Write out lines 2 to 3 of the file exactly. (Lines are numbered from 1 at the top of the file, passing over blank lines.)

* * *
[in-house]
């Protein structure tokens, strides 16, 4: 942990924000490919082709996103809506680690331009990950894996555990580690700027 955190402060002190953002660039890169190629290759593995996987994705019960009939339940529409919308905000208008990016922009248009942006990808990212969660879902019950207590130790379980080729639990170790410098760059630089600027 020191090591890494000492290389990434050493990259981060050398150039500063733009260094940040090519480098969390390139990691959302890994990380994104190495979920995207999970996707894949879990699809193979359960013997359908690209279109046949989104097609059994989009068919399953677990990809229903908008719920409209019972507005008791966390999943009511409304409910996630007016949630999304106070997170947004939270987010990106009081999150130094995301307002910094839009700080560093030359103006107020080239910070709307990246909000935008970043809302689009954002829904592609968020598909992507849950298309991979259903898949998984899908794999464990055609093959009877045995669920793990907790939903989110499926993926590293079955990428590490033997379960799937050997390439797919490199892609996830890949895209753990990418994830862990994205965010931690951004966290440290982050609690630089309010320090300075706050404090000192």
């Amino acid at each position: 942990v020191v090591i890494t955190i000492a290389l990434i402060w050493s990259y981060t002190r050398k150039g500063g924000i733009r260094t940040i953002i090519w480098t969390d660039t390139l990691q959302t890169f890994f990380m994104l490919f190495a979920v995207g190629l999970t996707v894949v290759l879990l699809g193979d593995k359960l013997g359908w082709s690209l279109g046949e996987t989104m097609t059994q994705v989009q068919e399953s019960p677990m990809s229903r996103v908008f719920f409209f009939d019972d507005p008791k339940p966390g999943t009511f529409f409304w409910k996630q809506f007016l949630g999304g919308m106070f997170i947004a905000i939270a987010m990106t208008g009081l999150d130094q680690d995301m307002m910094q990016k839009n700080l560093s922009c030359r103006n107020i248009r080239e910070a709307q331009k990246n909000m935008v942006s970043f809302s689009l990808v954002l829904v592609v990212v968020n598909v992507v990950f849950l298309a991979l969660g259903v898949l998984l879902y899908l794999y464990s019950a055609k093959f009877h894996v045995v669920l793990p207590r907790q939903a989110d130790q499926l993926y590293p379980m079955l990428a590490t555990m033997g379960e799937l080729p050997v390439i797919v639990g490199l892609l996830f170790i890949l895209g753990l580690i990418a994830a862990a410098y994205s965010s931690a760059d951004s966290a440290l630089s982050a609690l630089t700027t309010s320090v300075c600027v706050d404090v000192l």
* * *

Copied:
């Protein structure tokens, strides 16, 4: 942990924000490919082709996103809506680690331009990950894996555990580690700027 955190402060002190953002660039890169190629290759593995996987994705019960009939339940529409919308905000208008990016922009248009942006990808990212969660879902019950207590130790379980080729639990170790410098760059630089600027 020191090591890494000492290389990434050493990259981060050398150039500063733009260094940040090519480098969390390139990691959302890994990380994104190495979920995207999970996707894949879990699809193979359960013997359908690209279109046949989104097609059994989009068919399953677990990809229903908008719920409209019972507005008791966390999943009511409304409910996630007016949630999304106070997170947004939270987010990106009081999150130094995301307002910094839009700080560093030359103006107020080239910070709307990246909000935008970043809302689009954002829904592609968020598909992507849950298309991979259903898949998984899908794999464990055609093959009877045995669920793990907790939903989110499926993926590293079955990428590490033997379960799937050997390439797919490199892609996830890949895209753990990418994830862990994205965010931690951004966290440290982050609690630089309010320090300075706050404090000192």
């Amino acid at each position: 942990v020191v090591i890494t955190i000492a290389l990434i402060w050493s990259y981060t002190r050398k150039g500063g924000i733009r260094t940040i953002i090519w480098t969390d660039t390139l990691q959302t890169f890994f990380m994104l490919f190495a979920v995207g190629l999970t996707v894949v290759l879990l699809g193979d593995k359960l013997g359908w082709s690209l279109g046949e996987t989104m097609t059994q994705v989009q068919e399953s019960p677990m990809s229903r996103v908008f719920f409209f009939d019972d507005p008791k339940p966390g999943t009511f529409f409304w409910k996630q809506f007016l949630g999304g919308m106070f997170i947004a905000i939270a987010m990106t208008g009081l999150d130094q680690d995301m307002m910094q990016k839009n700080l560093s922009c030359r103006n107020i248009r080239e910070a709307q331009k990246n909000m935008v942006s970043f809302s689009l990808v954002l829904v592609v990212v968020n598909v992507v990950f849950l298309a991979l969660g259903v898949l998984l879902y899908l794999y464990s019950a055609k093959f009877h894996v045995v669920l793990p207590r907790q939903a989110d130790q499926l993926y590293p379980m079955l990428a590490t555990m033997g379960e799937l080729p050997v390439i797919v639990g490199l892609l996830f170790i890949l895209g753990l580690i990418a994830a862990a410098y994205s965010s931690a760059d951004s966290a440290l630089s982050a609690l630089t700027t309010s320090v300075c600027v706050d404090v000192l």